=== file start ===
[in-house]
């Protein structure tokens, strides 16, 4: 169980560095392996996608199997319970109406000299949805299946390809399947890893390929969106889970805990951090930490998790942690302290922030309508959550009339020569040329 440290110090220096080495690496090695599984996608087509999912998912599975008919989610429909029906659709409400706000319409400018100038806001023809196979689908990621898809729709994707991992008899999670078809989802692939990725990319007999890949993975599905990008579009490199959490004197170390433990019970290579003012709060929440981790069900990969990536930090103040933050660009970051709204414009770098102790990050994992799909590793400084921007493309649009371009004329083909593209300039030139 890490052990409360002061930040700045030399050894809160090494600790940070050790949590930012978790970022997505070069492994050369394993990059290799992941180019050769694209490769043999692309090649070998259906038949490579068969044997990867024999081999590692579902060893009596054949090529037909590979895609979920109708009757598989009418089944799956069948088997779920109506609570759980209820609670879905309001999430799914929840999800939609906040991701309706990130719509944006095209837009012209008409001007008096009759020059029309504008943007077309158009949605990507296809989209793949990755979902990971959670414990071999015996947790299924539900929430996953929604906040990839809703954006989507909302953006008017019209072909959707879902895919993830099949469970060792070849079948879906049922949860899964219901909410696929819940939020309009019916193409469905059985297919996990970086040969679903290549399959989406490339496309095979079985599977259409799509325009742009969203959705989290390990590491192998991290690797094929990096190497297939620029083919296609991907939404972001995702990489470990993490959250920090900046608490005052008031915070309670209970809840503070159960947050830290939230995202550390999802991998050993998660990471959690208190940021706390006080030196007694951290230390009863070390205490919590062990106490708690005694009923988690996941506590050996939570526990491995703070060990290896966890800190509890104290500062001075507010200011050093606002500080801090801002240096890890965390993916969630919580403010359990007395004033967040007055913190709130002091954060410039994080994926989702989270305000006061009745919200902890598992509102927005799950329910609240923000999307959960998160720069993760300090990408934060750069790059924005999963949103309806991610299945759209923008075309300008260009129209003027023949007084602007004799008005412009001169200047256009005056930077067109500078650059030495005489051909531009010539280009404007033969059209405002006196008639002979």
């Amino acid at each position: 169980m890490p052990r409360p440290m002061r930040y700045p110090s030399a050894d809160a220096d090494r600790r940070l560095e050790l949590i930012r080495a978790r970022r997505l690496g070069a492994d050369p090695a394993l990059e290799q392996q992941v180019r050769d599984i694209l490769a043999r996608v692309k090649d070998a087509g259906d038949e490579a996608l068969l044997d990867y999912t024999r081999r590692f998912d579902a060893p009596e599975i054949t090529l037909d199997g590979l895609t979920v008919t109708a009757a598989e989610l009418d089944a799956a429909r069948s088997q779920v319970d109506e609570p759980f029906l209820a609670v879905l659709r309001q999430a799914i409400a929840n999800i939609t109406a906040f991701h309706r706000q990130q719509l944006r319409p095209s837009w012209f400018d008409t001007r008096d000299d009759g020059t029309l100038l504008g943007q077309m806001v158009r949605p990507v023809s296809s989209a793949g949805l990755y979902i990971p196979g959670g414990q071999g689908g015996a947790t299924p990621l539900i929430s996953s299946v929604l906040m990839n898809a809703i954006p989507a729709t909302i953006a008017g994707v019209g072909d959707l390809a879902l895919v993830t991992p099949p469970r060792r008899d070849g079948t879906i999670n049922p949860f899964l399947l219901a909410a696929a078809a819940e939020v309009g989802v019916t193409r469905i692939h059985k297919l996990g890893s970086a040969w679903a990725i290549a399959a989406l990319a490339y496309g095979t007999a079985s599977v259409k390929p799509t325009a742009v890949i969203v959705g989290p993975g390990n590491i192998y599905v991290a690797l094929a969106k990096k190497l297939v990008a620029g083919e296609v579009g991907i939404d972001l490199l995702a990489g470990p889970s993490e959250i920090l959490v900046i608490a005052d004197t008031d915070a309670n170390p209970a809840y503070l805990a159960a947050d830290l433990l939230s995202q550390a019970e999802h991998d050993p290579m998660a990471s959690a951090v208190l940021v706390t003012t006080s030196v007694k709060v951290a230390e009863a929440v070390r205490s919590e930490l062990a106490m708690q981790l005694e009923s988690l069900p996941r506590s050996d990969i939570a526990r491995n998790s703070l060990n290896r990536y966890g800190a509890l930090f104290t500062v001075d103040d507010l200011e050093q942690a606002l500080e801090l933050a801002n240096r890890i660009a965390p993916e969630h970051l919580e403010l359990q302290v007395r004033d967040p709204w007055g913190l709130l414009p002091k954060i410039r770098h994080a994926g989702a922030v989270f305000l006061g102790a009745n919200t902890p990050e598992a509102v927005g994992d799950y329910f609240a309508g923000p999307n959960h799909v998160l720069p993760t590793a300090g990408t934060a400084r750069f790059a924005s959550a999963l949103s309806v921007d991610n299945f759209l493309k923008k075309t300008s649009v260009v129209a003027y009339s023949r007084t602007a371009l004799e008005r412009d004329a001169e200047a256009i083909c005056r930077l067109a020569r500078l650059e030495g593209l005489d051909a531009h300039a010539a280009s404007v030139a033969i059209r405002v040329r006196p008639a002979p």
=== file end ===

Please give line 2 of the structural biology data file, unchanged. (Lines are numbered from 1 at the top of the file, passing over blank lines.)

């Protein structure tokens, strides 16, 4: 169980560095392996996608199997319970109406000299949805299946390809399947890893390929969106889970805990951090930490998790942690302290922030309508959550009339020569040329 440290110090220096080495690496090695599984996608087509999912998912599975008919989610429909029906659709409400706000319409400018100038806001023809196979689908990621898809729709994707991992008899999670078809989802692939990725990319007999890949993975599905990008579009490199959490004197170390433990019970290579003012709060929440981790069900990969990536930090103040933050660009970051709204414009770098102790990050994992799909590793400084921007493309649009371009004329083909593209300039030139 890490052990409360002061930040700045030399050894809160090494600790940070050790949590930012978790970022997505070069492994050369394993990059290799992941180019050769694209490769043999692309090649070998259906038949490579068969044997990867024999081999590692579902060893009596054949090529037909590979895609979920109708009757598989009418089944799956069948088997779920109506609570759980209820609670879905309001999430799914929840999800939609906040991701309706990130719509944006095209837009012209008409001007008096009759020059029309504008943007077309158009949605990507296809989209793949990755979902990971959670414990071999015996947790299924539900929430996953929604906040990839809703954006989507909302953006008017019209072909959707879902895919993830099949469970060792070849079948879906049922949860899964219901909410696929819940939020309009019916193409469905059985297919996990970086040969679903290549399959989406490339496309095979079985599977259409799509325009742009969203959705989290390990590491192998991290690797094929990096190497297939620029083919296609991907939404972001995702990489470990993490959250920090900046608490005052008031915070309670209970809840503070159960947050830290939230995202550390999802991998050993998660990471959690208190940021706390006080030196007694951290230390009863070390205490919590062990106490708690005694009923988690996941506590050996939570526990491995703070060990290896966890800190509890104290500062001075507010200011050093606002500080801090801002240096890890965390993916969630919580403010359990007395004033967040007055913190709130002091954060410039994080994926989702989270305000006061009745919200902890598992509102927005799950329910609240923000999307959960998160720069993760300090990408934060750069790059924005999963949103309806991610299945759209923008075309300008260009129209003027023949007084602007004799008005412009001169200047256009005056930077067109500078650059030495005489051909531009010539280009404007033969059209405002006196008639002979």